Alternate Operating System Scanner

What is PC Tools’ Alternate Operating System Scanner?

Once a system is infected with malware it becomes difficult to remove that malware as it is already embedded in the system and has control over many components which are key to the system’s operations. Malware, like rootkits, use system components to hide themselves and prevent other software from detecting or removing them. This is often the case of who gets there first; if the malware is able to get control of the system earlier on then it also has control over any software that may be run later. Besides just hiding, malware can also block the execution of other security applications. If you cannot install or run a security application in the first place then you cannot scan and detect the malware. The best time to remove this malware is when it is not running, but malware often starts with the Operating System, so we would have to stop the Operating System to stop the malware. On a shutdown OS nothing is running and malware like rootkits cannot hide themselves and so it would be easy to find and remove them.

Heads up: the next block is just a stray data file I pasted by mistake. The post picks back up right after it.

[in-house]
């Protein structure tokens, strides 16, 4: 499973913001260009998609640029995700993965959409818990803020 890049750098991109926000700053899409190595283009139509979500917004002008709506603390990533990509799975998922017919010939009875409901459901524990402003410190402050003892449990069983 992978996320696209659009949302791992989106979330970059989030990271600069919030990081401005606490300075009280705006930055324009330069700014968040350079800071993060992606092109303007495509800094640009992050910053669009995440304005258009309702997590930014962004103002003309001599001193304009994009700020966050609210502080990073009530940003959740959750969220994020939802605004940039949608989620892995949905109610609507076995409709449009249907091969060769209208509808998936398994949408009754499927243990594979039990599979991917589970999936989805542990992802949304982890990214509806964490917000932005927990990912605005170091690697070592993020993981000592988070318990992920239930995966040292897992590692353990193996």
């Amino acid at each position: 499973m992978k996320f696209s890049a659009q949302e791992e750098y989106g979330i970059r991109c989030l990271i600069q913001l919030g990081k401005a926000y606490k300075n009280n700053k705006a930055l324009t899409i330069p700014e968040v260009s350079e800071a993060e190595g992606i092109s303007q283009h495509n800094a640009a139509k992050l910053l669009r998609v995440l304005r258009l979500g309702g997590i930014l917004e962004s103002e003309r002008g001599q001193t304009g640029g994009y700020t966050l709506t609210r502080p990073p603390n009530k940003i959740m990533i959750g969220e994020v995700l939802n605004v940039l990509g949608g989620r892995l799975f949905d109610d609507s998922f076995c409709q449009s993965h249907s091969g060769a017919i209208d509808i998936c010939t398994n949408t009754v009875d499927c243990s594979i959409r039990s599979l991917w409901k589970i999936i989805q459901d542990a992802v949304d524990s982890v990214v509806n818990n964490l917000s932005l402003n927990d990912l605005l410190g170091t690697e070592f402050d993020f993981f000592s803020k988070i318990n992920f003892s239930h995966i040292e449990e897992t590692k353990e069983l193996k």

REMnux is a lightweight Linux distribution for assisting malware analysts with reverse-engineering malicious software. The distribution is based on Ubuntu and is maintained by Lenny Zeltser.

John H. Sawyer March 22, 2012

In my last blog about Linux Live Environments, I mentioned REMnux, an environment specifically built for malware analysis. I’d spent a little time with REMnux when it first came out, but decided to take the latest version (3.0) for a test drive.

Since I just received the new “Practical Malware Analysis” book from No Starch Press, the detailed lab exercises seemed like a perfect way to test out the tools included in REMnux. While most of the tools in the book are Windows-based, there are Linux-based equivalents found on REMnux.

The first task was downloading the lab files linked from and extracting them.

If you have issues try for an encrypted zip download.